3 The Scalar Field

Critical phenomena in gravitational collapse were first discovered by Choptuik [47Jump To The Next Citation Point48Jump To The Next Citation Point49Jump To The Next Citation Point] in the model of a spherically symmetric, massless scalar field ϕ minimally coupled to general relativity. The scalar field matter is both simple, and acts as a toy model in spherical symmetry for the effects of gravitational radiation. Given that it is still the best-studied model in spherical symmetry, we review it here as a case study. For other numerical work on this model, see [10980Jump To The Next Citation Point111Jump To The Next Citation Point77Jump To The Next Citation Point182Jump To The Next Citation Point212]. Important analytical studies of gravitational collapse in this model have been carried out by Christodoulou [5758Jump To The Next Citation Point5960Jump To The Next Citation Point61Jump To The Next Citation Point6263Jump To The Next Citation Point].

We first review the field equations and Choptuik’s observations at the black hole threshold, mainly as a concrete example for the general ideas discussed above. We then summarise more recent work on the global structure of Choptuik’s critical solution, which throws an interesting light on cosmic censorship. In particular, the exact critical solution contains a curvature singularity that is locally and globally naked, and any critical solution obtained in the limit of perfect fine-tuning of asymptotically flat initial data is at least locally naked. By perturbing around spherical symmetry, the stability of the Choptuik solution in the full phase space can be investigated, and the scaling of black hole angular momentum can be predicted. By embedding the real scalar field in scalar electrodynamics and perturbing around the Choptuik solution, the scaling of black hole charge can be predicted.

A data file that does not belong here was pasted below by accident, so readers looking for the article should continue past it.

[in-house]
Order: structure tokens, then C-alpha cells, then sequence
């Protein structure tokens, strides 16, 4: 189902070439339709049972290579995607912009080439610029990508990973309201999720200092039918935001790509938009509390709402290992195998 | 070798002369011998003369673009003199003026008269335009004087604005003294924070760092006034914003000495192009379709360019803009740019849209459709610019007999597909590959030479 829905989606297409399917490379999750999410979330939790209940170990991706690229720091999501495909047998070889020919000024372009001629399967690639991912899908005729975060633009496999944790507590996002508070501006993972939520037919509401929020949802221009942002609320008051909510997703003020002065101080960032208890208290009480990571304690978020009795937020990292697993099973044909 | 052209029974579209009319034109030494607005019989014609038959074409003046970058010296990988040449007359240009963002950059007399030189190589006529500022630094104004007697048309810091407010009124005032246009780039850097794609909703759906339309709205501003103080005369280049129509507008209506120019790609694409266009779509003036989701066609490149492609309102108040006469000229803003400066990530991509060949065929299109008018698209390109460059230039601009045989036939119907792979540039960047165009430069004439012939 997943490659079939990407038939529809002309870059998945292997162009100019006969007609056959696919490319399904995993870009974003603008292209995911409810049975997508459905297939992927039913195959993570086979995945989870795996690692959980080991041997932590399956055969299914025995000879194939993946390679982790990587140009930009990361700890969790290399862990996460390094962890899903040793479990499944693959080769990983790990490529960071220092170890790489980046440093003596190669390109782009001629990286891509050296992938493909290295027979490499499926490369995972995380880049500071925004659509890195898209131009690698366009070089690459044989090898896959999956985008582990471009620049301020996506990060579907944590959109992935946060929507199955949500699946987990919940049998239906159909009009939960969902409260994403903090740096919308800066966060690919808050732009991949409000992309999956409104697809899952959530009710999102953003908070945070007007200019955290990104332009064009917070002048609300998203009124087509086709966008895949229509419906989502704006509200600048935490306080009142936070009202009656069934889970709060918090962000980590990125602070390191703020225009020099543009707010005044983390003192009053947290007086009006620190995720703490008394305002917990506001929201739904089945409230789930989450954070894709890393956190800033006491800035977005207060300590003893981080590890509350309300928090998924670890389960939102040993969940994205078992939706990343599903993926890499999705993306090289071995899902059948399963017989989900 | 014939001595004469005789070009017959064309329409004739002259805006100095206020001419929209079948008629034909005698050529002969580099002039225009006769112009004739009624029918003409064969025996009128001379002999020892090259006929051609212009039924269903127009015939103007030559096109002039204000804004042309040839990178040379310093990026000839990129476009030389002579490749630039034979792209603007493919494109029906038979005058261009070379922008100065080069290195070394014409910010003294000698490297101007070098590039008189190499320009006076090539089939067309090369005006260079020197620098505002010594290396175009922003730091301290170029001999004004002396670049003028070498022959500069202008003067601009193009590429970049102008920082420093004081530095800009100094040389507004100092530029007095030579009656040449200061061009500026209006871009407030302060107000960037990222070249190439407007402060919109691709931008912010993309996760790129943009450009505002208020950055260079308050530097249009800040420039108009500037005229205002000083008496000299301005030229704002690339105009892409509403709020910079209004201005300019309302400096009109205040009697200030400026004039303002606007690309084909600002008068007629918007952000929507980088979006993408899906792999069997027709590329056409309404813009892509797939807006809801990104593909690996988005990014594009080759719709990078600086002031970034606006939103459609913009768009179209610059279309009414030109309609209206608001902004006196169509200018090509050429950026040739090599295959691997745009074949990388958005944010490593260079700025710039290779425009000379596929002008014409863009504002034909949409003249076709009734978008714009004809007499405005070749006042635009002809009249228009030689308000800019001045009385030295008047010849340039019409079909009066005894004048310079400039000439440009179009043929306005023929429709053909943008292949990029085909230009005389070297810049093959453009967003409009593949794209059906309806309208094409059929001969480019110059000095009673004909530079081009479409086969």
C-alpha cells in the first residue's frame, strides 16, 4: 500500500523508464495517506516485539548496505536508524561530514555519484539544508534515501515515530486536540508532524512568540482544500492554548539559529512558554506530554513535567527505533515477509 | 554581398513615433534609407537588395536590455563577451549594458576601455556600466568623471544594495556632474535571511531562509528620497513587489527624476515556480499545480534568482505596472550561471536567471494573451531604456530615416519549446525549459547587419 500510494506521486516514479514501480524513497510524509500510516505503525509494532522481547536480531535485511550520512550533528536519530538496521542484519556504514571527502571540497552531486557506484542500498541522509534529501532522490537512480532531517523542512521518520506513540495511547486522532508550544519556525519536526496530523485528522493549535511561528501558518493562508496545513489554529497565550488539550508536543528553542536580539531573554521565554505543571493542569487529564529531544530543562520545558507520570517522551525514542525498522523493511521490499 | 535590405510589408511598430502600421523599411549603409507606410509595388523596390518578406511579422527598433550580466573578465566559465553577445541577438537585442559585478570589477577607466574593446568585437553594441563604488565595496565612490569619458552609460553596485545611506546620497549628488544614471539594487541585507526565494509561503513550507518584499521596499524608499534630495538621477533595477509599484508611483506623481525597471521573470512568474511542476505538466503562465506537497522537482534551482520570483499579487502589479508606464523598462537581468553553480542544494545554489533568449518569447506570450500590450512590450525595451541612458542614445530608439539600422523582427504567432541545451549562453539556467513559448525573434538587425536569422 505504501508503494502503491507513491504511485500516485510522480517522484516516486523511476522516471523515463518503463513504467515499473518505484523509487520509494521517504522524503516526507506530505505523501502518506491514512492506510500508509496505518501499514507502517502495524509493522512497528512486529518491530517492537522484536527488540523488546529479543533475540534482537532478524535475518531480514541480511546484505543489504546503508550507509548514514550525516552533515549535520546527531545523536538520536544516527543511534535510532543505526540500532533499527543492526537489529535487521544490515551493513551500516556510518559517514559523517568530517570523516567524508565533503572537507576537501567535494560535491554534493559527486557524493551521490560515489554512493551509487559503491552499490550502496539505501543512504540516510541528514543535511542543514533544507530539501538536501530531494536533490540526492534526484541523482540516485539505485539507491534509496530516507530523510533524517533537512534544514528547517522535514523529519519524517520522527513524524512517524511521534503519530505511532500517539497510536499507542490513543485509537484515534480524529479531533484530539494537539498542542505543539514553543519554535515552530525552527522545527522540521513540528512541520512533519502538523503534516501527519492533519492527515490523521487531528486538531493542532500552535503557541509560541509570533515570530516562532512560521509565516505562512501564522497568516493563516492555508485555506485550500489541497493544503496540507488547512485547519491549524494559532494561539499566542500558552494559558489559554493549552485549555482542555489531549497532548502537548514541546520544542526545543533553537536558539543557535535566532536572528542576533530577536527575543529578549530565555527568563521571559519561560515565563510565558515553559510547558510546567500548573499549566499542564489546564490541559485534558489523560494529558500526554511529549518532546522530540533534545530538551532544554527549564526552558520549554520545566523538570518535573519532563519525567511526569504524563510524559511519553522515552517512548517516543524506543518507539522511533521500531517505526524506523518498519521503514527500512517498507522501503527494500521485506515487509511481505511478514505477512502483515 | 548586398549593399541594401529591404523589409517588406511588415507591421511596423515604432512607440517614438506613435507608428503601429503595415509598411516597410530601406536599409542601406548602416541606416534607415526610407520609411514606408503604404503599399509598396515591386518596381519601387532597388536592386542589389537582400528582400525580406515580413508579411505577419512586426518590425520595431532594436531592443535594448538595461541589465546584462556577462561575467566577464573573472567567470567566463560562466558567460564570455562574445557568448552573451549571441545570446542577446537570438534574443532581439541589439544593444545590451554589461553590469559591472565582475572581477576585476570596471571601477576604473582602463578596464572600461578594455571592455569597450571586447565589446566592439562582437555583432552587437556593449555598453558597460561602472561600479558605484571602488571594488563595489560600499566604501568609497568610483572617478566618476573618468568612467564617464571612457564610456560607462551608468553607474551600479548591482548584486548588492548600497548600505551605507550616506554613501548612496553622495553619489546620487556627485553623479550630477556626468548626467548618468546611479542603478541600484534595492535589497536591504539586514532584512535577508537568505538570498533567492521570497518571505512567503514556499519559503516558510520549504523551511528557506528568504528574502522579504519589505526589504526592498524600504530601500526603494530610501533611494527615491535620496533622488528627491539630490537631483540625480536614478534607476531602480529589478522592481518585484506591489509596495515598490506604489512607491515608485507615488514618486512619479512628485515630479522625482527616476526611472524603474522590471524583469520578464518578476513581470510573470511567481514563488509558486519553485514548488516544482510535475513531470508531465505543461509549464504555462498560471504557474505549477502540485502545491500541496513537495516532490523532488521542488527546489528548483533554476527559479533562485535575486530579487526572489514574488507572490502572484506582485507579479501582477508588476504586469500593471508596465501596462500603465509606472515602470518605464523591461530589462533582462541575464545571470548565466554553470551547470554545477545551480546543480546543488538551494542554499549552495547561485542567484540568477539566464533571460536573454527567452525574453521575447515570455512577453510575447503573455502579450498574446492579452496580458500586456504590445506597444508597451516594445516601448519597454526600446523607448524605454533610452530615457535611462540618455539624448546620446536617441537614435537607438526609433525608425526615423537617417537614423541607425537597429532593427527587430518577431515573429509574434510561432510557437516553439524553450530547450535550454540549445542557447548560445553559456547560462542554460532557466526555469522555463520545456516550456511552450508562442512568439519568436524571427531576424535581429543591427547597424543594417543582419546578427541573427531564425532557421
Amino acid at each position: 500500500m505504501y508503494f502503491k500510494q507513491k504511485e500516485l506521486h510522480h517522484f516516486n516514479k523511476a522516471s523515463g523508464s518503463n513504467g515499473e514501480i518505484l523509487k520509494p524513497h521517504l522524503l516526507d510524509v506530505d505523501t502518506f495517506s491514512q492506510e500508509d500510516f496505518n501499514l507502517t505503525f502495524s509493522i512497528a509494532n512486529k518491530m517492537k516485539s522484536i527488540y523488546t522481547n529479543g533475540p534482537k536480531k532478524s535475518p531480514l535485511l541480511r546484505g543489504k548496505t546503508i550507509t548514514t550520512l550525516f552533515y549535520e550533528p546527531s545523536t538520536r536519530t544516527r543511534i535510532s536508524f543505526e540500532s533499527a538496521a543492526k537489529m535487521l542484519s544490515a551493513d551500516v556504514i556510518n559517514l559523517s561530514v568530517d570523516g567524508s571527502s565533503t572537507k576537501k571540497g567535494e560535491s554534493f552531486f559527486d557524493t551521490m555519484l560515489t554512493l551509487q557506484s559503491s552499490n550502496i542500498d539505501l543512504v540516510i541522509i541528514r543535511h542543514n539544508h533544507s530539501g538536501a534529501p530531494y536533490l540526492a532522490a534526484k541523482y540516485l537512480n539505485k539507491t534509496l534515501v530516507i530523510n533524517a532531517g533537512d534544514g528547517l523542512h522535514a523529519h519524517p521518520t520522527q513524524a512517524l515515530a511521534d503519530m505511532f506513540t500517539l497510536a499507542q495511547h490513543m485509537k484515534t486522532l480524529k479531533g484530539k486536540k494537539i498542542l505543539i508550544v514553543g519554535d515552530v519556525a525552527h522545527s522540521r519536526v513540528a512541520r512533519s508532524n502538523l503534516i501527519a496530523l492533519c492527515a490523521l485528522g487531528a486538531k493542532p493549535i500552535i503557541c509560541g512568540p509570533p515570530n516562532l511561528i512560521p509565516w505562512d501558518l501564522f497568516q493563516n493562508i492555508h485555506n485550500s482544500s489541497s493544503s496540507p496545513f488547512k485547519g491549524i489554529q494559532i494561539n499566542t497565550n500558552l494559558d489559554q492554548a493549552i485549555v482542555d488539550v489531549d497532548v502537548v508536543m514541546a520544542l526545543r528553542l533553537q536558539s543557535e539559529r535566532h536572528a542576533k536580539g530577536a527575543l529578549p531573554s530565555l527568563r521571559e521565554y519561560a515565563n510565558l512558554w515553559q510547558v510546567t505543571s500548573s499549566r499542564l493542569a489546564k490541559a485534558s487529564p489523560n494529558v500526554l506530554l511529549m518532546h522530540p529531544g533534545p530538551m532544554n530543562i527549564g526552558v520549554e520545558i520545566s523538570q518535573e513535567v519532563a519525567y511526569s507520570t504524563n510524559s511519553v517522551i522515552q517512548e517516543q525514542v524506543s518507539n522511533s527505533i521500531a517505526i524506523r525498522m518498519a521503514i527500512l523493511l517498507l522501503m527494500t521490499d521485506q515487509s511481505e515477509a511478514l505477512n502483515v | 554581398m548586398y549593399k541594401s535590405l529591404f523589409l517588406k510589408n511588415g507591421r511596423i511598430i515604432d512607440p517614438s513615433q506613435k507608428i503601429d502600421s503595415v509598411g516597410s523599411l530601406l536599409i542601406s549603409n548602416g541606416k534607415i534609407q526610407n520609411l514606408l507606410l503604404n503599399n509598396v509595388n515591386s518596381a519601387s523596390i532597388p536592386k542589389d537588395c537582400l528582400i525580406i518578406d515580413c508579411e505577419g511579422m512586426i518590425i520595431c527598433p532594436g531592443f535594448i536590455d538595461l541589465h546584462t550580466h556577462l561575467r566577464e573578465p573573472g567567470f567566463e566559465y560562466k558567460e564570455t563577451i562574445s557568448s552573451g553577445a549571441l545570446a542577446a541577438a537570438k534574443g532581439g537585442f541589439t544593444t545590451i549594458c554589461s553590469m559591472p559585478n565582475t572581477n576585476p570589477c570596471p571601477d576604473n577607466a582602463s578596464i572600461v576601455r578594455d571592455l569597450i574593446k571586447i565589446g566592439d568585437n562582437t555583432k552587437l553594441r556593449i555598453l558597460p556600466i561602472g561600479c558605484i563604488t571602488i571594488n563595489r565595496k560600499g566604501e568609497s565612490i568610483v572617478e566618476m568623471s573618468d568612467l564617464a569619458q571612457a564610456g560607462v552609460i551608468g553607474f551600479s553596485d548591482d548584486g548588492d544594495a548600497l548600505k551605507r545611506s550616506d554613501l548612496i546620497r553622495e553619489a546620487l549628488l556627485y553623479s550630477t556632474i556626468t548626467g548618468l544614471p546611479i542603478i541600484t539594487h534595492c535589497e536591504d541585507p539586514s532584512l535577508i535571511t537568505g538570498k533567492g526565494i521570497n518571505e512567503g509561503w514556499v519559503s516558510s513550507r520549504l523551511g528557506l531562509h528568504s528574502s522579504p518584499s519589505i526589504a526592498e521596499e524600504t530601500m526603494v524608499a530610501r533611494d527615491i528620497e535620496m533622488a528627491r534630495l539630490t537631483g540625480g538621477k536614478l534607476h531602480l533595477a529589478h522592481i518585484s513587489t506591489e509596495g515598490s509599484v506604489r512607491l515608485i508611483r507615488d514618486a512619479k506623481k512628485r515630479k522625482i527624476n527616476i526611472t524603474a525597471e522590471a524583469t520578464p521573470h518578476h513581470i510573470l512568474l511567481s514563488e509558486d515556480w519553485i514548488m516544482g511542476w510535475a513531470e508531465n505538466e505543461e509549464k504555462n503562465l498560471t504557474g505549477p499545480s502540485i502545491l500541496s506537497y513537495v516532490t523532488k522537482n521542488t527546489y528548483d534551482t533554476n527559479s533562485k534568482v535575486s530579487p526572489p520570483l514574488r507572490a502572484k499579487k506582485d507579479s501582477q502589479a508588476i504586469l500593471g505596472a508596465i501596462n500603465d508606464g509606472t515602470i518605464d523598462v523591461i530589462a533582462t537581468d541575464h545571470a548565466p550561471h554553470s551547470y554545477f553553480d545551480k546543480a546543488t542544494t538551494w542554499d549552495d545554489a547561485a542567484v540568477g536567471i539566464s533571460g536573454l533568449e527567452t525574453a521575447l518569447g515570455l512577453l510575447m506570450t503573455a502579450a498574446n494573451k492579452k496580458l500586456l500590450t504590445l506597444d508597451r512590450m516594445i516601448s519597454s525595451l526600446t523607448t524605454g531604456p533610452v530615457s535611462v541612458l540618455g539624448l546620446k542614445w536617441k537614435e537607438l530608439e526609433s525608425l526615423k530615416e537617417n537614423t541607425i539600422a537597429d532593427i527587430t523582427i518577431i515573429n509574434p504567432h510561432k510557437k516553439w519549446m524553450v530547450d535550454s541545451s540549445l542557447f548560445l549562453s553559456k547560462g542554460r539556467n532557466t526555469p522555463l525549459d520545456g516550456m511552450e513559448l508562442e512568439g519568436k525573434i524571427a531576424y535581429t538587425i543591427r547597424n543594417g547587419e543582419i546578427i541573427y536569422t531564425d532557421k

3.1 Field equations in spherical symmetry
 3.2 The black hole threshold
 3.3 Global structure of the critical solution
 3.4 Near-critical spacetimes and naked singularities
 3.5 Electric charge
 3.6 Self-interaction potential
 3.7 Nonspherical perturbations: Stability and angular momentum

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